The Brownie

The Scottish Brownie formed a class of being distinct in habit and

disposition from the freakish and mischievous elves. He was meagre,

shaggy, and wild in his appearance. Thus Cleland, in his satire against

the Highlanders, compares them to

"Faunes, or Brownies, if ye will,

Or Satyres come from Atlas Hill."

In the day-time he lurked in remote recesses of the old houses which he

delighted to haunt, and in the night sedulously employed himself in

discharging any laborious task which he thought might be acceptable to

the family to whose service he had devoted himself. But the Brownie does

not drudge from the hope of recompense. On the contrary, so delicate is

his attachment that the offer of reward, but particularly of food,

infallibly occasions his disappearance for ever. It is told of a

Brownie, who haunted a border family now extinct, that the lady having

fallen unexpectedly ill, and the servant, who was ordered to ride to

Jedburgh for the sage-femme, showing no great alertness in setting out,

the familiar spirit slipped on the greatcoat of the lingering domestic,

rode to the town on the laird's best horse, and returned with the midwife

en croupe. During the short space of his absence, the Tweed, which

they must necessarily ford, rose to a dangerous height. Brownie, who

transported his charge with all the rapidity of the ghostly lover of

Lenore, was not to be stopped by the obstacle. He plunged in with the

terrified old lady, and landed her in safety where her services were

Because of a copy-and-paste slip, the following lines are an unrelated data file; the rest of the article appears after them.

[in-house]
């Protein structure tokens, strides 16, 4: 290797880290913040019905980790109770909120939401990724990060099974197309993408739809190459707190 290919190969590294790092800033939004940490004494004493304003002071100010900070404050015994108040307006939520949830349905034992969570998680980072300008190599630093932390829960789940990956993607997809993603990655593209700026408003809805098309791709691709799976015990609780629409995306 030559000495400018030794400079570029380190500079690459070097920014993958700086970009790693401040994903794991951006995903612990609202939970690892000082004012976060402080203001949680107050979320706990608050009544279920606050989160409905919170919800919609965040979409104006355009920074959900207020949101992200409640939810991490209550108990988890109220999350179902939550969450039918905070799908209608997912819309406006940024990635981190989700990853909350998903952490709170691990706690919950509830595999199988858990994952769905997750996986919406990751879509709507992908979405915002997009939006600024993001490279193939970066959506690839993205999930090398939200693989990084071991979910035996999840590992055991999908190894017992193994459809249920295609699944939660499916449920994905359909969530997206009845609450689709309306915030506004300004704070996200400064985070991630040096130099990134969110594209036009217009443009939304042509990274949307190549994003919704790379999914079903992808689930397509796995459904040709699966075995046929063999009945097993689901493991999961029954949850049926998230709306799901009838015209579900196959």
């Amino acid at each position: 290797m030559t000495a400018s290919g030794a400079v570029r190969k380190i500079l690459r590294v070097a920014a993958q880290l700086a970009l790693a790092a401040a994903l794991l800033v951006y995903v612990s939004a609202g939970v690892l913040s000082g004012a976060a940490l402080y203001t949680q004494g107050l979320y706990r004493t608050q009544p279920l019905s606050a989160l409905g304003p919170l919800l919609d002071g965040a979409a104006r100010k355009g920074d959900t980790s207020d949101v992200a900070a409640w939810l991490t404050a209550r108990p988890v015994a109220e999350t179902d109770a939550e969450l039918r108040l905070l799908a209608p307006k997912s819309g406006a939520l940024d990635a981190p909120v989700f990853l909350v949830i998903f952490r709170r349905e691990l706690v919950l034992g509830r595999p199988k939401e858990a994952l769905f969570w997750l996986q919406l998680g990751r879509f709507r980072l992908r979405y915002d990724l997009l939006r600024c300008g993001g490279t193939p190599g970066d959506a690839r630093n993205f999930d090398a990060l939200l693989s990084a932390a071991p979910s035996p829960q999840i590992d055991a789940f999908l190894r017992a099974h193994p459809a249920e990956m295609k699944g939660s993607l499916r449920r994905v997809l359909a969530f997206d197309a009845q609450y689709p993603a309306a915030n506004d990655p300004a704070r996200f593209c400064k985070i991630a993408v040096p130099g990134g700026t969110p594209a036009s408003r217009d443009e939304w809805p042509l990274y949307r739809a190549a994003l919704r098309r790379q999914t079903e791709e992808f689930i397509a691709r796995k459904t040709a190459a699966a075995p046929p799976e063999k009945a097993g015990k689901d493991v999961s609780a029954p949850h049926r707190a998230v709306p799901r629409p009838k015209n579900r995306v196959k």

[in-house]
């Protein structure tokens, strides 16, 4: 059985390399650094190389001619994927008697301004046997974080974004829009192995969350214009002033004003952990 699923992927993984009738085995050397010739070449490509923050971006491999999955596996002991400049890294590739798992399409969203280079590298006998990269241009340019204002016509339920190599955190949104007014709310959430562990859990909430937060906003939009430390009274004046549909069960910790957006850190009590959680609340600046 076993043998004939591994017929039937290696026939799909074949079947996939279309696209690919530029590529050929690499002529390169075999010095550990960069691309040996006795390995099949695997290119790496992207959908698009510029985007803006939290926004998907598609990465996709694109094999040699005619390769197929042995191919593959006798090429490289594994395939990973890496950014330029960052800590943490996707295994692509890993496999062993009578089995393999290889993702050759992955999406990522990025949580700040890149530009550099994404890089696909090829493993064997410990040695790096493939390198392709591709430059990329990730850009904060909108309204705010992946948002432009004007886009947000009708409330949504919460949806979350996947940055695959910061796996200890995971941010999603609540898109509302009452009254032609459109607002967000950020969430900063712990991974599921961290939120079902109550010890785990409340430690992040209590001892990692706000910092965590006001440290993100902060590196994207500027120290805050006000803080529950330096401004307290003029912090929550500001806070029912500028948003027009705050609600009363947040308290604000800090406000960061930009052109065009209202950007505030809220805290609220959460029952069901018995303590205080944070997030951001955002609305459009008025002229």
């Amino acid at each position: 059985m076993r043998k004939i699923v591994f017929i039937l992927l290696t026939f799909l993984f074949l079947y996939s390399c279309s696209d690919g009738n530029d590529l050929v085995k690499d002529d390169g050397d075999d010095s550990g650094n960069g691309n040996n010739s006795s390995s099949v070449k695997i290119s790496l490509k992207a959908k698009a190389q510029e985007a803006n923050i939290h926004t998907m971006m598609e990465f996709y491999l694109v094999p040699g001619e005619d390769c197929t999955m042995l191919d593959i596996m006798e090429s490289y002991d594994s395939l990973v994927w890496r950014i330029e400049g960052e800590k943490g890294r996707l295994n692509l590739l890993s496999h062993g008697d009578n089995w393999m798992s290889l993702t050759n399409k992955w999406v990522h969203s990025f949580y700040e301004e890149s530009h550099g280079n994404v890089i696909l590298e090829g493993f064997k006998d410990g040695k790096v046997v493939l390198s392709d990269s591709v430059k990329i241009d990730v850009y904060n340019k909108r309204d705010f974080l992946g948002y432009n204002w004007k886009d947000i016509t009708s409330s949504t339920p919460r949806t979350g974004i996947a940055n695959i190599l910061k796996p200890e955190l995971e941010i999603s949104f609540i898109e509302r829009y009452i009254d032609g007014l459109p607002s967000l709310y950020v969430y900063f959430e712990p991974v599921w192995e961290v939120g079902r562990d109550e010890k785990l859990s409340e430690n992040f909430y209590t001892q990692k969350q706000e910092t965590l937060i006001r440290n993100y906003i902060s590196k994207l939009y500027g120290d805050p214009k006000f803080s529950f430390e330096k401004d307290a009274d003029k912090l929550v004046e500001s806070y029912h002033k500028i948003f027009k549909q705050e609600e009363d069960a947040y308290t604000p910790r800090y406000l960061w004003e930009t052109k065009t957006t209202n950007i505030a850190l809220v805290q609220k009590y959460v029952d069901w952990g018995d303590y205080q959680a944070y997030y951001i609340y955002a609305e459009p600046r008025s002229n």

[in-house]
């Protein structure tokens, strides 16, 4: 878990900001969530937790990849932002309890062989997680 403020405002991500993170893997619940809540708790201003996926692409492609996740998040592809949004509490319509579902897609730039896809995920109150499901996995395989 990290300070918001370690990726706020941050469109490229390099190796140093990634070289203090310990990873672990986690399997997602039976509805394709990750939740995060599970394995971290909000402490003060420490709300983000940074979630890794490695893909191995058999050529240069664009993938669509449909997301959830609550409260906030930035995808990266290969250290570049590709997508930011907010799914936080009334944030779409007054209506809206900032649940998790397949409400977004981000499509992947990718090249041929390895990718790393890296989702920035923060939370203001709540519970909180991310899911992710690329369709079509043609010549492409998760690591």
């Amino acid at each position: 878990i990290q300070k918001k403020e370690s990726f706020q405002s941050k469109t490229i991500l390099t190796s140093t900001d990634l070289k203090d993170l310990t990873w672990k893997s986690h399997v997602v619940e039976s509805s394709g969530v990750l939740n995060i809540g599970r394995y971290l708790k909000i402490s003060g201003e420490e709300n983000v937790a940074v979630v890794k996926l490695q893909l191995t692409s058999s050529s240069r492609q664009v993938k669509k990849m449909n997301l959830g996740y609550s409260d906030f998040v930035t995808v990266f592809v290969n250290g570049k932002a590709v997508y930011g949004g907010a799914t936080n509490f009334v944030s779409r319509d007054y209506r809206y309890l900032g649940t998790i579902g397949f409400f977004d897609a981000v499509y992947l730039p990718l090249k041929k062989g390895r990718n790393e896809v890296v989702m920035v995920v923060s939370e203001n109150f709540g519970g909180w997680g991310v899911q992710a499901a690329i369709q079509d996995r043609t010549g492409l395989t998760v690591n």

wanted. Having put the horse into the stable (where it was afterwards

found in a woful plight), he proceeded to the room of the servant, whose

duty he had discharged, and finding him just in the act of drawing on his

boots, he administered to him a most merciless drubbing with his own

horsewhip. Such an important service excited the gratitude of the laird,

who, understanding that Brownie had been heard to express a wish to have

a green coat, ordered a vestment of the colour to be made, and left in

his haunts. Brownie took away the green coat, but was never seen more.

We may suppose that, tired of his domestic drudgery, he went in his new

livery to join the fairies.

The last Brownie known in Ettrick Forest resided in Bodsbeck, a wild and

solitary spot, near the head of Moffat Water, where he exercised his

functions undisturbed, till the scrupulous devotion of an old lady

induced her to "hire him away," as it was termed, by placing in his haunt

a porringer of milk and a piece of money. After receiving this hint to

depart, he was heard the whole night to howl and cry, "Farewell to bonnie

Bodsbeck!" which he was compelled to abandon for ever.

The Broken Friendship The Buccaneer facebooktwittergoogle_plusredditpinterestlinkedinmail